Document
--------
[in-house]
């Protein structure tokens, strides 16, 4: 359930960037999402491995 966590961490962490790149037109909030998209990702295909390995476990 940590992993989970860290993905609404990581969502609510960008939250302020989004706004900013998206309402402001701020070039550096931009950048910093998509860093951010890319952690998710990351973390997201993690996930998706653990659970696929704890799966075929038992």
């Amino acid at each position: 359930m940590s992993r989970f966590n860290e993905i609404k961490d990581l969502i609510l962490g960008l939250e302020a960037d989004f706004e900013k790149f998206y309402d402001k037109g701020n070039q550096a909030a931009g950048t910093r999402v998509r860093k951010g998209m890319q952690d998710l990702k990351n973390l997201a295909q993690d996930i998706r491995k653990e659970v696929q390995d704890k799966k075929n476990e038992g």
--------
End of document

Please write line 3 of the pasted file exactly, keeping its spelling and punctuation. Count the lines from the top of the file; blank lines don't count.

């Amino acid at each position: 359930m940590s992993r989970f966590n860290e993905i609404k961490d990581l969502i609510l962490g960008l939250e302020a960037d989004f706004e900013k790149f998206y309402d402001k037109g701020n070039q550096a909030a931009g950048t910093r999402v998509r860093k951010g998209m890319q952690d998710l990702k990351n973390l997201a295909q993690d996930i998706r491995k653990e659970v696929q390995d704890k799966k075929n476990e038992g």